Sublime Photographs of 'Here Comes the Bride' by Brigitte Grant Photography

'Here Comes the Bride' 
Hawkesbury Regional Gallery
Deerubbin Gallery, 300 George Street, Windsor, NSW
On view until 26th March
Open Every day from 10 - 4:30 except Tuesdays
Free Entry

A hand embroidered cotton lace veil with waxed orange blossoms 1920s (American)
A 1980s silk damask couture wedding gown (English)
A wool crepe wedding dress with cotton Irish crocheted and appliqu├ęd flowers from the 1960s (Australian)
Wedding crowns from the 1920s and 1930s (American)
A stunning Paul Poiret inspired voided silk wedding dress from the 1920s 
Early 1800s silk wedding shoes (American)
A 1860s Mourning dress worn to a goth wedding in Australia at Waverley Cemetery in 2013 (American)
A stunning silk organza overlaid 1950s wedding dress by Neiman & Marcus, bought in an Hawaiian thrift shop (American)
Wedding ephemera from 1907 - 1964
A beautiful lamb leather and silk chiffon gown by Orenda Creations designed by Steven Miller 2016 (Australian)

'Here Comes the Bride' on view at Hawkesbury Regional Gallery, Windsor NSW

'Here Comes the Bride'

Wedding finery from The Darnell Collection is on view, for the first time, in a major 
fashion exhibition. 

Rare and precious pieces from the Collection tell a pictorial story of what women wore to their weddings from the early 1700s to modern day. Accessories also feature in this bespoke exhibition commissioned by Hawkesbury Regional Gallery. 

Colour and its symbolism is brought to life through fashion, didactics and imagery. 

The exhibition is on view until March 26th (closed on Tuesdays)10am - 4pm
Deerubbin Gallery, 300 George St, Windsor NSW

A Feminine and Summery 1920s Cotton Voile Parasol

Parasols where known to have been used over 4000 years ago in China, Egypt, Greece, Rome and India. The first known parasols were made from palm fronds and other large leaves and natural materials, straddled on wooden spokes. In China, the spokes were sometimes made from ivory. It wasn't until the late 1800s that metal spokes were as common as wooden ones.

As parasols evolved, skin, cloth and even paper was used and were carried by nobility and wealthy women. Parasols were introduced to the Western world through traders following the Silk Route.

In the 1920s, it became all the rage to spend leisure time at the beach from the Jersey Shore in the USA, to St. Tropez in France, to Bondi Beach in Australia. 

For the porcelain skinned beauties who wished to remain so, (unlike fashion designer Coco Chanel who introduced the 'tan' as chic and denoting one's wealth (someone who had plenty of time for lounging in the sun!), a cotton or paper parasol was as important as the swimsuit, ballet-slipper style beach shoes and bathing cap. 

Many parasols were purchased at the beach from vendors. They were used and then kept as souvenirs. 

Other parasols, like this pretty floral patterned one, made from printed, sheer voile, were used at social events and coordinated with a woman's outfit, sometimes even made with the same fabric as the dress.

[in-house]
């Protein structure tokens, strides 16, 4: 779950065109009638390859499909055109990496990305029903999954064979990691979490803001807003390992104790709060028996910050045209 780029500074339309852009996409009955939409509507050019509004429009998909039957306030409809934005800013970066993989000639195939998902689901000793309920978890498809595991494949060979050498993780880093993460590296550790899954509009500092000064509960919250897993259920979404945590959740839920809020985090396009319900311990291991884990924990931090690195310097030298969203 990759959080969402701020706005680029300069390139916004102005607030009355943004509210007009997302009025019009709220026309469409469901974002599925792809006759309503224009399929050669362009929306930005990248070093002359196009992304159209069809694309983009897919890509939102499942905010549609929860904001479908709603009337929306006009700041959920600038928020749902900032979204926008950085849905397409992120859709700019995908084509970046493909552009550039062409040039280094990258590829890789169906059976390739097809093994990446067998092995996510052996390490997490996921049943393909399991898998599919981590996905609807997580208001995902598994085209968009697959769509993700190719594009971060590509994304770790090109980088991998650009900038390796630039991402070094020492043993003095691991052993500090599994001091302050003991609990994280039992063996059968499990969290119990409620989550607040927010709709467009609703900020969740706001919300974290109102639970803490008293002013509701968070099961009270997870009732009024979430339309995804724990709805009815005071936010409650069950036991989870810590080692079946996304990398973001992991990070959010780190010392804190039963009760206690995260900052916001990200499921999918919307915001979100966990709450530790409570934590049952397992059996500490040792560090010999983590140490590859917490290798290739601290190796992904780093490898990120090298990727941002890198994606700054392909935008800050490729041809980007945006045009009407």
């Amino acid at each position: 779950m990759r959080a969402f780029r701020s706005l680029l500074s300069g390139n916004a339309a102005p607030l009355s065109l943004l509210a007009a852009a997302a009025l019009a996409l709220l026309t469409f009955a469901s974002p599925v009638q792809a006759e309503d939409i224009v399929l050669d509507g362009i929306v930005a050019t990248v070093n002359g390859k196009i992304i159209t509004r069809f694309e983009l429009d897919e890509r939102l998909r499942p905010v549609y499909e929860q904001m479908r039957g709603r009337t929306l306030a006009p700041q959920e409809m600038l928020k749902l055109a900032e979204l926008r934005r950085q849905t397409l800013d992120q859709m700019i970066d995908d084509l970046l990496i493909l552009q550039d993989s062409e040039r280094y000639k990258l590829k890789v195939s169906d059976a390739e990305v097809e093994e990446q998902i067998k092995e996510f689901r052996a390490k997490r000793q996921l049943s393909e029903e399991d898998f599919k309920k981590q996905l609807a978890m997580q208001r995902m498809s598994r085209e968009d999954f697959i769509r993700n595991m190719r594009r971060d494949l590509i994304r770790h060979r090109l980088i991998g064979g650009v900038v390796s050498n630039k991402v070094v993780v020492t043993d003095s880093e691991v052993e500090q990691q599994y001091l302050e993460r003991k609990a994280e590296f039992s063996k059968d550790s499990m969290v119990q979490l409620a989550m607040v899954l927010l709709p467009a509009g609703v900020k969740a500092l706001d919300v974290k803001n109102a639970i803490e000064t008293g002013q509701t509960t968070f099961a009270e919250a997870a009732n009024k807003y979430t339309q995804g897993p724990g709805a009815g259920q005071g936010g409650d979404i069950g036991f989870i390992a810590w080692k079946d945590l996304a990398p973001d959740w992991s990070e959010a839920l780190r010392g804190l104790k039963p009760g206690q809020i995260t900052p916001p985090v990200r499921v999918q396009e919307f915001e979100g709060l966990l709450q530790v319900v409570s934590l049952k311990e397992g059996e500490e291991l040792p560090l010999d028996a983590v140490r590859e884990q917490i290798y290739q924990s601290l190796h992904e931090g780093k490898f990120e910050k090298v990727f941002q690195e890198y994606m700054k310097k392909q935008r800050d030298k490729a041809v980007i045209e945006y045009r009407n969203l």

Image from Death on the Nile. Agatha Christie

Rare Maison Martin Margiela sequin sheath evening gown

This rare gown was from Belgian designer, Maison Martin Margiela's 2012 Spring/Summer collection of exquisite evening wear, inspired by Asian themed tapestry. The gown was presented on  a runway strewn with Turkish, Central Asian and Persian carpets.

Entirely encrusted in sequins arranged in a Persian carpet pattern, the manner in which the dresses were sent out on the catwalk gave the appearance of 
"a rug coming off the floor to swathe the body." 

This same dress was exhibited at the RISD Museum (Rhode Island School of Design, USA) in an exhibition titled "Swagged and Poufed: The Upholstered Body in the Late 19th Century and Today".

This dress was recently gifted to The Darnell Collection by an Australian collector of couture.

(Story and bottom photo credit: Maison Martin Margiela website. Other photos by Brigitte Grant Photography)

Exquisitely applied square sequins create a Persian carpet pattern

On the catwalk in 2012

Vivienne Westwood's 'Gold Label' metallic paillette evening gown in The Darnell Collection

As part of the Autumn/Winter 2011/12 campaign, Vivienne Westwood sent down a catwalk, glittering with gold sparkles, her Red and Gold Collection, dedicated to the idea of the "World Wide Women" for which she chose compelling and strong women as her muses. 
A very appropriate message in the year of her 70th birthday.

She said: "Fashion is global, influence comes from everywhere in the world. You can wear anything in our part of the world. Anything goes". 

Her show-stealing, gold paillette-encrusted gown 
looked as stunning in the sumptuous setting at Darley's Restaurant, at the luxury hotel Lilianfels in the Blue Mountains of Australia, as it did on the catwalk at London.

Photographs taken by Brigitte Grant Photography on location at Darley's Restaurant, Lilianfels Blue Mountains.
Hair: Chris Wolf Hair. Model: Olivia de Govrik

Photograph taken from Vivienne Westwood's website
Photograph taken from Vivienne Westwoods' website